4. For these reasons we think that the purchaser was entitled to the benefit of the reduction in the duty in the present case.
5. No question of limitation arises because the suit was filed within three years from the date of the defendants getting the refund from the Government. Under the Act, whenever a seller receives a refund of such duty he has to pay the same to the purchaser; and that being so, we find that the plaintiff had a cause of action in this suit and that the defendants were bound to refund to the plaintiff the sum of Rs. 1,000 . For these reasons we hold that the Lower Appellate Court was right in its construction of Section 10.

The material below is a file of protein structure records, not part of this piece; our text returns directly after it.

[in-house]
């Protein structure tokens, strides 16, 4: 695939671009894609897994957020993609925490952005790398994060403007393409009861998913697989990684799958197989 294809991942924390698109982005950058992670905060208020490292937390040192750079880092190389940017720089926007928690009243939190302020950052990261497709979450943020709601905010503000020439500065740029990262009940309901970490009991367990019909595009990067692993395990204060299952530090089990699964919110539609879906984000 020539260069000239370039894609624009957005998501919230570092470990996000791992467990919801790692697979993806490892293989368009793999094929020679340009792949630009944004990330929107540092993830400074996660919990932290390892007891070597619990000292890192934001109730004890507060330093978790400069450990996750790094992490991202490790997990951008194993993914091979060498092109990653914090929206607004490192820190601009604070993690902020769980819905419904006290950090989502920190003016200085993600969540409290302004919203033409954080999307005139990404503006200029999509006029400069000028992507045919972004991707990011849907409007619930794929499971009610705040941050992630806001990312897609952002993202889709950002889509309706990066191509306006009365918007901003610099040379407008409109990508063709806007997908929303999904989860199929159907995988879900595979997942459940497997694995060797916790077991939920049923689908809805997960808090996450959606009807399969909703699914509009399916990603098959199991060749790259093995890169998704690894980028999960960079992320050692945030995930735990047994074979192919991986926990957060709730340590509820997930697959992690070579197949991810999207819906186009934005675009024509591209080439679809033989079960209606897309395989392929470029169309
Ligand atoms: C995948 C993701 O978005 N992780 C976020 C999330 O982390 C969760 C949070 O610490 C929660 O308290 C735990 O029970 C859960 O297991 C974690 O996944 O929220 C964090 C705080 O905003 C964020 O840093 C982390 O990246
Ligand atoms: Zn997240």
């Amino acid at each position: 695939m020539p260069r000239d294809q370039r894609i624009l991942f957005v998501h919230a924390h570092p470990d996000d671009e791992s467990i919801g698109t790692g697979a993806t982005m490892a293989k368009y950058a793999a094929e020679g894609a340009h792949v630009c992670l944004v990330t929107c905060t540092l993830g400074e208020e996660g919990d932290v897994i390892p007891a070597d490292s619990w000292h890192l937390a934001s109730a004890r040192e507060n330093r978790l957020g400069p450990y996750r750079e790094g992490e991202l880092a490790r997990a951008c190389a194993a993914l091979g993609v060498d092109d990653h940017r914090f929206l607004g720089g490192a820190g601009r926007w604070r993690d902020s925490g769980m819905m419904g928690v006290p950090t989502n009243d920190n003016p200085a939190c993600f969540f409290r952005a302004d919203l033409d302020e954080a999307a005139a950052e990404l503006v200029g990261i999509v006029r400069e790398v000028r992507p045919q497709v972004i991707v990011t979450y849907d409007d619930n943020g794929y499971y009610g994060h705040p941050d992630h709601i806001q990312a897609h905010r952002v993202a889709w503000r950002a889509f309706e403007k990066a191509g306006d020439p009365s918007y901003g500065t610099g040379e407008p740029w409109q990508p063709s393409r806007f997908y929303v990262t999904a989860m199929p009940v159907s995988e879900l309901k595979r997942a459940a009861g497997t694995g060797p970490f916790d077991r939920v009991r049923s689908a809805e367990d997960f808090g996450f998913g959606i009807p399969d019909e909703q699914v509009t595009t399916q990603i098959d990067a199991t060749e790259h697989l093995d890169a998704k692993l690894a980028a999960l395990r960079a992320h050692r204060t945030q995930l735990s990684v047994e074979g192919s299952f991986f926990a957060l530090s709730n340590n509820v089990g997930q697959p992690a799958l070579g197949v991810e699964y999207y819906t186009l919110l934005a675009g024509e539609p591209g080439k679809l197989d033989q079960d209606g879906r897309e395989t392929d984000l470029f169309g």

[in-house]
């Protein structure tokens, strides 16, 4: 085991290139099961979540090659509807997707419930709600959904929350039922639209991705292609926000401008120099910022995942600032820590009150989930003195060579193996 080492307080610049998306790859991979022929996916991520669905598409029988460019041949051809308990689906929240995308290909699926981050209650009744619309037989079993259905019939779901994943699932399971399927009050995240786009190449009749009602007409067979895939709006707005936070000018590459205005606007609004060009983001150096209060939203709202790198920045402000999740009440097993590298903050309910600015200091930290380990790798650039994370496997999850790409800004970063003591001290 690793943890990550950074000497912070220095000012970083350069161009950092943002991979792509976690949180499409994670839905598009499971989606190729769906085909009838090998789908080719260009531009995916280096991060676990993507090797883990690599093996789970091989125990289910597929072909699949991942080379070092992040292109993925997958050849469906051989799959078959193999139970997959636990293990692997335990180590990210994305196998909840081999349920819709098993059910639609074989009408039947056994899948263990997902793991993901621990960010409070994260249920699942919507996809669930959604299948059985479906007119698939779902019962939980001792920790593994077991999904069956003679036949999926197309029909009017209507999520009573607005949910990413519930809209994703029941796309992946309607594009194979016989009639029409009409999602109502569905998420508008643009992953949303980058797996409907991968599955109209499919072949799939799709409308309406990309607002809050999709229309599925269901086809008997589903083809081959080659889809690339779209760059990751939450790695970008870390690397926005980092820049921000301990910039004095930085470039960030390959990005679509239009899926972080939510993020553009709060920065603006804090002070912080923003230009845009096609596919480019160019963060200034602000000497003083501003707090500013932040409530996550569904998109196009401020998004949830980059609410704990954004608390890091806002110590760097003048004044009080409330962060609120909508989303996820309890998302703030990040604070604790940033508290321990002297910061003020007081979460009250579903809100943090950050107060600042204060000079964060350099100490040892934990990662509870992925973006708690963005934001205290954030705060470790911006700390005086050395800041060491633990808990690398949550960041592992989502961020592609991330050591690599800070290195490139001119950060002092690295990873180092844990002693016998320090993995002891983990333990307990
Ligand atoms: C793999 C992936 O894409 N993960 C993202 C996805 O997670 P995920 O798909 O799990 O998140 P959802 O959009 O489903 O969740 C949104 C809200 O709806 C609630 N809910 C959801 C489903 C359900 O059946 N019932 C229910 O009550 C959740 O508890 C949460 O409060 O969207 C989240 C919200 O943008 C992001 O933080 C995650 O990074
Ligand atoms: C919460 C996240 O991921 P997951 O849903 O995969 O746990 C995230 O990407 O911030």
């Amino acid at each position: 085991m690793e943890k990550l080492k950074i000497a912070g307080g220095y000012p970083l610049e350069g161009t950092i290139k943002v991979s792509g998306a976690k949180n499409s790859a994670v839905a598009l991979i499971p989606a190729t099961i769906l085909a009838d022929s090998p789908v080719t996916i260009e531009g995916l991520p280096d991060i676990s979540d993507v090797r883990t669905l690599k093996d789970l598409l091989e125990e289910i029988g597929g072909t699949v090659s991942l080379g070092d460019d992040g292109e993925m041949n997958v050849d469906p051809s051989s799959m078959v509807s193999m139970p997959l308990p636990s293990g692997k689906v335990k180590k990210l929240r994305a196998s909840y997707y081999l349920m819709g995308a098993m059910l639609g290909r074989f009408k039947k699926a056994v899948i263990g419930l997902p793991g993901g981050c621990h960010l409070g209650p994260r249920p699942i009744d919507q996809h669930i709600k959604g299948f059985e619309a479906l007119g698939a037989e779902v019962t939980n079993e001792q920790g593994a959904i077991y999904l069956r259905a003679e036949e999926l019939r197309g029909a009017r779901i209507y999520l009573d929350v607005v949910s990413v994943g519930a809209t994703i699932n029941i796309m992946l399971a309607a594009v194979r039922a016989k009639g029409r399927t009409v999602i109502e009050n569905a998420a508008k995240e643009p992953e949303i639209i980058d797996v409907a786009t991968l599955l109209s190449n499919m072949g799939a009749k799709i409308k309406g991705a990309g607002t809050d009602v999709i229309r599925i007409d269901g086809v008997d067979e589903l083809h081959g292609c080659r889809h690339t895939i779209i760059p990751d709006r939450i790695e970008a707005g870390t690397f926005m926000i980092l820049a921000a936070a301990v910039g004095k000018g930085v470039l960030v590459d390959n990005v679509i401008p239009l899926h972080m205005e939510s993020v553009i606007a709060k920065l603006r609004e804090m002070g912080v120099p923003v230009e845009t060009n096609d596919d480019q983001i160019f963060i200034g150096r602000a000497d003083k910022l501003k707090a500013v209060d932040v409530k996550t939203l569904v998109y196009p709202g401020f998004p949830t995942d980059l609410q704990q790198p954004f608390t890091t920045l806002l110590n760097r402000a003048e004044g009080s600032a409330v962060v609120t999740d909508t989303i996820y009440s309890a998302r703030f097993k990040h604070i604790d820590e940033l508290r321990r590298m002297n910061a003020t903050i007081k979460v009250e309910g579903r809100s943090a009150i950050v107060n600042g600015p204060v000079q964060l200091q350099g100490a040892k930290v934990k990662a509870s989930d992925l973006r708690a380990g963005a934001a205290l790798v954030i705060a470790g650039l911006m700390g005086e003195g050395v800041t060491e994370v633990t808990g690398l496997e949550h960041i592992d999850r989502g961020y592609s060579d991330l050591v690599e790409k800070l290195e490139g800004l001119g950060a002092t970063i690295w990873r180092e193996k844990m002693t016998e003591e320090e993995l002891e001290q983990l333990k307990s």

6. On the question of agency found by the Lower Appellate Court, we are clear that it was not open to it to allow a new case of agency to be set up by the plaintiff for the first time in appeal, and we do not agree with the learned Advocate for the respondents that the judgment of the Lower Appellate Court could be sustained on that ground.
7. We, however, agree with the Lower Appellate Court as regards the construction of Section 10.
8. In the result, second appeal fails and is dismissed with costs.